> connection. You need to disable the buffering that
    > the sender is doing, so you need to get the sender to
    > call setvbuf() before doing anything else with its
    > stdout stream.
    >
    > Unfortunately, that goes against your goal of not
    > wanting to make any changes to the other program's code.
    > However, the change is a very small one: just a one-liner
    > at or near the start of main() will do it.
    >
    > Unfortunately (again), you're still at the mercy of
    > the operating system. Telling the C library not to buffer
    > an output stream causes fprintf() and the like to deliver
    > characters directly to the O/S without undue delay, but
    > doesn't govern what the O/S then chooses to do with them.
    > You'll need to read your O/S' documentation on pipes (which
    > aren't part of C, by the way).
    >
    > <off-topic>
    >
    > In my experience, many "interactive" programs fare
    > rather poorly with pipes; the I/O model really isn't quite
    > what's wanted. If your system provides pseudo-terminals
    > (/dev/pty), they might be more appropriate. For further
    > help along these lines -- or with pipes, for that matter --
    > try comp.unix.programmer.
    >
    > </off-topic>



    Thanks a lot.
    Im going to try the use of a pty.
    Mathias Herrmann, Oct 4, 2005
    #6
  7. Mathias Herrmann wrote:
    >
    > Hi.
    >
    > I have the following problem:
    > Using popen() to execute a program and read its stdout works usually fine.
    > Now I try to do this with a program called xsupplicant (maybe one knows),
    > but I dont get the output of it while it is running.
    >
    > This is probably a problem of stdout being buffered, because if I use
    > fflush() after a printf() in the xsupplicant then I can read the output.
    >
    > My question is now: is it possible to tell stdout not to buffer anything,
    > but immediately print it out.
    >
    > I dont want to change the xsupplicant source code.


    You can't "unbuffer" xsupplicant's stdout without changing xsupplicant's
    source code, unless this ability is already built in.

    You could probably try something like this at the start of main():

    if ( !isatty(stdout) )
    setbuf(stdout,NULL);

    The specifics are probably OT to clc, so you might need to ask in a
    group where this would be on-topic. Perhaps comp.unix.programmer?

    --
    +-------------------------+--------------------+-----------------------------+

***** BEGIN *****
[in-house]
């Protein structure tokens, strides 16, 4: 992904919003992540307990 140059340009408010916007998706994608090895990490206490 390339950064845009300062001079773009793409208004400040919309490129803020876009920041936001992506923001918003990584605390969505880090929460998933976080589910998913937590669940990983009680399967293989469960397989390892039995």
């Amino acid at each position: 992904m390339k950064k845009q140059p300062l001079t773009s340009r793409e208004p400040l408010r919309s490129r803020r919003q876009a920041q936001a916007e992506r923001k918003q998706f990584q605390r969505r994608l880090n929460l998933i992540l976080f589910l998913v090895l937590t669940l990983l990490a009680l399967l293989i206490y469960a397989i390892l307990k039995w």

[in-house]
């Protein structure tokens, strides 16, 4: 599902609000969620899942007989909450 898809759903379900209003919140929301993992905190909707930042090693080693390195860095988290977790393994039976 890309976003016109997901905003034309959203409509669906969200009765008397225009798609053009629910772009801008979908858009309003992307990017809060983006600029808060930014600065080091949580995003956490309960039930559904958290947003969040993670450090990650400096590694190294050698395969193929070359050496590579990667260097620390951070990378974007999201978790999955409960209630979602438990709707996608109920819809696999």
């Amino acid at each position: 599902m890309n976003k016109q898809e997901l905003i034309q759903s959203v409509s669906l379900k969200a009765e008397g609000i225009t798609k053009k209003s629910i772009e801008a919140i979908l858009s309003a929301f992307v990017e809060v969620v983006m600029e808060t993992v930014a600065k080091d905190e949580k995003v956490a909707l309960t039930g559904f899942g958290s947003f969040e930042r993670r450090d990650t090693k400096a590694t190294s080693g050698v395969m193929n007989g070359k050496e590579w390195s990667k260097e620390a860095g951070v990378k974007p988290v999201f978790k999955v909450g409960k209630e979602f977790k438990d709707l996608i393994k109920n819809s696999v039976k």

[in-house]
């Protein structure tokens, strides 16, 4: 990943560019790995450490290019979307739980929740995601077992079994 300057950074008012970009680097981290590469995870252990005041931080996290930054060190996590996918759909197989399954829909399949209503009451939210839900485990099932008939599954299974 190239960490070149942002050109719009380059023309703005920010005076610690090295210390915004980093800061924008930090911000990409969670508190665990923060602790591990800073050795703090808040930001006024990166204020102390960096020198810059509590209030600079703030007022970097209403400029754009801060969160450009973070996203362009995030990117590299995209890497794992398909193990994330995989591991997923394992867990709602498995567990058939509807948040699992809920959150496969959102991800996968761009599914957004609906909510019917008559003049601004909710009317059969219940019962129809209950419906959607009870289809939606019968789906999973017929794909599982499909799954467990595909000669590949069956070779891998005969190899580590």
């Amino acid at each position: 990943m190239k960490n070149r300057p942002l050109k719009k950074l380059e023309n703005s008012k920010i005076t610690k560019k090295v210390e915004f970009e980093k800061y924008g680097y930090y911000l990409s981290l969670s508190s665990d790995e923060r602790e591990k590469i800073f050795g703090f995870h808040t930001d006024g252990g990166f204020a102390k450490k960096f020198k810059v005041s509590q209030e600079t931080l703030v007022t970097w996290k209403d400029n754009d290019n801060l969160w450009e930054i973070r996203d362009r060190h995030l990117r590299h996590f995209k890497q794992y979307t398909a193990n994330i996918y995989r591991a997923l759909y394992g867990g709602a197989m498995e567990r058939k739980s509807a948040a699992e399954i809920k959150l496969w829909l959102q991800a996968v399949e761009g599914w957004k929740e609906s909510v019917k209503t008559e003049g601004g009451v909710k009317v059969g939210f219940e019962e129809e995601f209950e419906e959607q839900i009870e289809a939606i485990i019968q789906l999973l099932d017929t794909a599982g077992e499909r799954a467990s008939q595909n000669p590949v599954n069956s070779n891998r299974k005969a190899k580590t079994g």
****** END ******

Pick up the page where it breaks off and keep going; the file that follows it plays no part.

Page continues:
| Kenneth J. Brody | www.hvcomputer.com | |
    | kenbrody/at\spamcop.net | www.fptech.com | #include <std_disclaimer.h> |
    +-------------------------+--------------------+-----------------------------+
    Don't e-mail me at: <mailto:>
    Kenneth Brody, Oct 4, 2005
    #7
  8. In article <pan.2005.10.04.12.11.37.993986@'remove_me'sit.fraunhofer.de>, Mathias Herrmann <herrmann@'remove_me'sit.fraunhofer.de> writes:
    >
    > My question is now: is it possible to tell stdout not to buffer anything,


    Yes:

    #include <stdio.h>

    int main(void)
    {
    int ret;
    ret = setvbuf(stdout, NULL, _IONBF, 0);
    if (ret == 0)
    puts("stdout is now unbuffered");
    return 0;
    }

    > but immediately print it out.


    No. While you can disable the C library's buffering for stdout
    (if setvbuf succeeds), you don't have any control over when the
    underlying system processes the output generated by the C library.

    However, I believe you've asked the wrong question, since you
    appear to want to change the stdout buffering for another process,
    without changing that program's source code. That you cannot do,
    in standard C. (Note that popen is not part of the standard C
    library.)

    I suggest you take this question to a newsgroup that deals with
    popen, such as comp.unix.programmer, or one specific to your
    operating system. (OT: Unless I am gravely mistaken, there's no
    POSIX/SUS mechanism to force another process to disable stdio
    buffering, either. Using a pseudo-tty rather than a pipe should
    get you line buffering rather than full buffering, though, which
    might suffice.)


    --
    Michael Wojcik

    You brung in them two expert birdwatchers ... sayin' it was to keep us from
    makin' dern fools of ourselfs ... whereas it's the inherent right of all to
    make dern fools of theirselfs ... it ain't a right held by you official types
    alone. -- Walt Kelly
    Michael Wojcik, Oct 4, 2005
    #8